General Motors CEO Mary Barra’s decision to put the company’s European operations on the block marks a turning point for the automaker that once prided itself on being the No. 1 vehicle maker in the world.
If Barra succeeds in concluding a deal with French automaker Peugeot SA -- and people familiar with the discussions cautioned on Tuesday that many details are yet to be settled -- she will have delivered in an unexpected way on her promise to have GM “disrupt ourselves” rather than wait to be jolted by outside forces.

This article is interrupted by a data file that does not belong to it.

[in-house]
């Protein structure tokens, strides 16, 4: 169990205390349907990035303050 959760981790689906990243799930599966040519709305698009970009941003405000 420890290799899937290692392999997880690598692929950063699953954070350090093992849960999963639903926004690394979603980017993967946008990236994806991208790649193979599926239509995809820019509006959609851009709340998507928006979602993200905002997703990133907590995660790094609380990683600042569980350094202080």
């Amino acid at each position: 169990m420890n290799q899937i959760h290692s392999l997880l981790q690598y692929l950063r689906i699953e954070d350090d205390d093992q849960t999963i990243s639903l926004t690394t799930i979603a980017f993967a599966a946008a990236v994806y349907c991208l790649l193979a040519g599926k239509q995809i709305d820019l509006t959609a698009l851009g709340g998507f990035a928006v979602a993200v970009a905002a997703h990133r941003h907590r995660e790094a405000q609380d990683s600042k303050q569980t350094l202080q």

Selling Opel will mean GM no longer seeks to be a key player in all the major auto markets، but rather is focusing on cash flow and profitability instead of sales volume.
There are risks to abandoning markets، especially one as large as Western Europe. GM faces a continuing fight to stop losing share in its core markets. At the same time، Barra faces pressure to do even more، with GM's share price -- even after Tuesday’s nearly 5 percent gain -- below the $41 level it had just before she took over the company.
“We believe (GM) investors are willing to accept more radical measures to optimize capital allocation،” Morgan Stanley analyst Adam Jonas wrote in a note.
Shedding GM Europe isn’t the technology-driven disruption Barra usually refers to in presentations to investors. But it is a major course change for the company.